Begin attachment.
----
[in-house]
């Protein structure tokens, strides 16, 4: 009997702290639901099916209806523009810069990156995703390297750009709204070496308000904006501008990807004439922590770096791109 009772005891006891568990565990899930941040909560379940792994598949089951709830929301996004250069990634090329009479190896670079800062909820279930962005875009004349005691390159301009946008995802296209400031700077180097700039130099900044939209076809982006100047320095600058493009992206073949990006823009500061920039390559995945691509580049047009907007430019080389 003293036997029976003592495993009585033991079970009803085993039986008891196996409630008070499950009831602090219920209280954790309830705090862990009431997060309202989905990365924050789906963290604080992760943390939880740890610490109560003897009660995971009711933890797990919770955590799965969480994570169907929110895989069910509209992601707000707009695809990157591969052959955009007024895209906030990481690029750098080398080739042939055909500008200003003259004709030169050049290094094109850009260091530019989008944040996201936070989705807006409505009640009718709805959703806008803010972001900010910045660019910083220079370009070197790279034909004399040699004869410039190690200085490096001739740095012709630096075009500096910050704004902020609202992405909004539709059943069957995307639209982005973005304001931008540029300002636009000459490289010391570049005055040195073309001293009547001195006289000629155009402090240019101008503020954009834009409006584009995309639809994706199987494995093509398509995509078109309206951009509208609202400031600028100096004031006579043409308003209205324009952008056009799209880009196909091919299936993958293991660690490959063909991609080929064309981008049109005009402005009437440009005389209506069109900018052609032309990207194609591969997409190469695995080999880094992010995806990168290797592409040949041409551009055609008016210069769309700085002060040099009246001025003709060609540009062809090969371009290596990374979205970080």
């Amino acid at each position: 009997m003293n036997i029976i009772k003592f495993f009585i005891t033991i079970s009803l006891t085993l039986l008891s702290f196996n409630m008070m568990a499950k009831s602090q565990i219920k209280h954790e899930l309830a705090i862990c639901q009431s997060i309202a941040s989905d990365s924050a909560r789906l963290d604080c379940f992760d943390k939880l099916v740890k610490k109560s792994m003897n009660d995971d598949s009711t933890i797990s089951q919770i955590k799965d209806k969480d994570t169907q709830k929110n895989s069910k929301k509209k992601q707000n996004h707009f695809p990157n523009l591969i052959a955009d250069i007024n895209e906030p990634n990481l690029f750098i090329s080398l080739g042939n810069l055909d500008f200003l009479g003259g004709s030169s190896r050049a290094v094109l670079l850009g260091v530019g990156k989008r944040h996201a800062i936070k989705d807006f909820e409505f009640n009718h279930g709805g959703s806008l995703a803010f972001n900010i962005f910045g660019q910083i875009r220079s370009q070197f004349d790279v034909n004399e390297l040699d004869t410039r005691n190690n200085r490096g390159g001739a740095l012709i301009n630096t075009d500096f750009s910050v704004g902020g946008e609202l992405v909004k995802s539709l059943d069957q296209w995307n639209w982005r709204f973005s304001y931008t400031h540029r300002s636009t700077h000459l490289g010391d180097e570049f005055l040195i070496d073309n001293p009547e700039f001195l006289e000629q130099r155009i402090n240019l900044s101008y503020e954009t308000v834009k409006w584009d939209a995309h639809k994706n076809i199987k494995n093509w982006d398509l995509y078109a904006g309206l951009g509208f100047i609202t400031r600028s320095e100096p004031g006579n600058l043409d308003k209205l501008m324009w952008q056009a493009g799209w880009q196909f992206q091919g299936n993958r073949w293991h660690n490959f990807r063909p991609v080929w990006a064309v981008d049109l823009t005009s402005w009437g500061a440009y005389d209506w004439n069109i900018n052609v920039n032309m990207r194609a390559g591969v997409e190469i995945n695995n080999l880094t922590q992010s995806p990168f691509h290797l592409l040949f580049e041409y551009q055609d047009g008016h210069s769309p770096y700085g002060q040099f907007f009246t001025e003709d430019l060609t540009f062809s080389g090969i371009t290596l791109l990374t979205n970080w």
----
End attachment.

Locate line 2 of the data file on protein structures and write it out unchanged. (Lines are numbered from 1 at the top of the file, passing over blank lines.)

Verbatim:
């Protein structure tokens, strides 16, 4: 009997702290639901099916209806523009810069990156995703390297750009709204070496308000904006501008990807004439922590770096791109 009772005891006891568990565990899930941040909560379940792994598949089951709830929301996004250069990634090329009479190896670079800062909820279930962005875009004349005691390159301009946008995802296209400031700077180097700039130099900044939209076809982006100047320095600058493009992206073949990006823009500061920039390559995945691509580049047009907007430019080389 003293036997029976003592495993009585033991079970009803085993039986008891196996409630008070499950009831602090219920209280954790309830705090862990009431997060309202989905990365924050789906963290604080992760943390939880740890610490109560003897009660995971009711933890797990919770955590799965969480994570169907929110895989069910509209992601707000707009695809990157591969052959955009007024895209906030990481690029750098080398080739042939055909500008200003003259004709030169050049290094094109850009260091530019989008944040996201936070989705807006409505009640009718709805959703806008803010972001900010910045660019910083220079370009070197790279034909004399040699004869410039190690200085490096001739740095012709630096075009500096910050704004902020609202992405909004539709059943069957995307639209982005973005304001931008540029300002636009000459490289010391570049005055040195073309001293009547001195006289000629155009402090240019101008503020954009834009409006584009995309639809994706199987494995093509398509995509078109309206951009509208609202400031600028100096004031006579043409308003209205324009952008056009799209880009196909091919299936993958293991660690490959063909991609080929064309981008049109005009402005009437440009005389209506069109900018052609032309990207194609591969997409190469695995080999880094992010995806990168290797592409040949041409551009055609008016210069769309700085002060040099009246001025003709060609540009062809090969371009290596990374979205970080």